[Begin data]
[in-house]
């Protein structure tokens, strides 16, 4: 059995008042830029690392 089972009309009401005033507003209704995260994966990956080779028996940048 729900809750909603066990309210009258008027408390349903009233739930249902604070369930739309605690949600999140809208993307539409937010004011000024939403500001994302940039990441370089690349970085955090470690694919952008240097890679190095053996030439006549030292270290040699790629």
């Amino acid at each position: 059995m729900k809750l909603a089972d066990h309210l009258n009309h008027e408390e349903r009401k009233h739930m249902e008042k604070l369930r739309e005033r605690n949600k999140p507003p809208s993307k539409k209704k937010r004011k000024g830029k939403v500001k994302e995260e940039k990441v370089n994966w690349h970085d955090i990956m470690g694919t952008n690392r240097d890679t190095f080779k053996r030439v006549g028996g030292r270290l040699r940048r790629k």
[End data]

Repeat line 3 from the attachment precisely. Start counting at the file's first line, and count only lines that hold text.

């Amino acid at each position: 059995m729900k809750l909603a089972d066990h309210l009258n009309h008027e408390e349903r009401k009233h739930m249902e008042k604070l369930r739309e005033r605690n949600k999140p507003p809208s993307k539409k209704k937010r004011k000024g830029k939403v500001k994302e995260e940039k990441v370089n994966w690349h970085d955090i990956m470690g694919t952008n690392r240097d890679t190095f080779k053996r030439v006549g028996g030292r270290l040699r940048r790629k």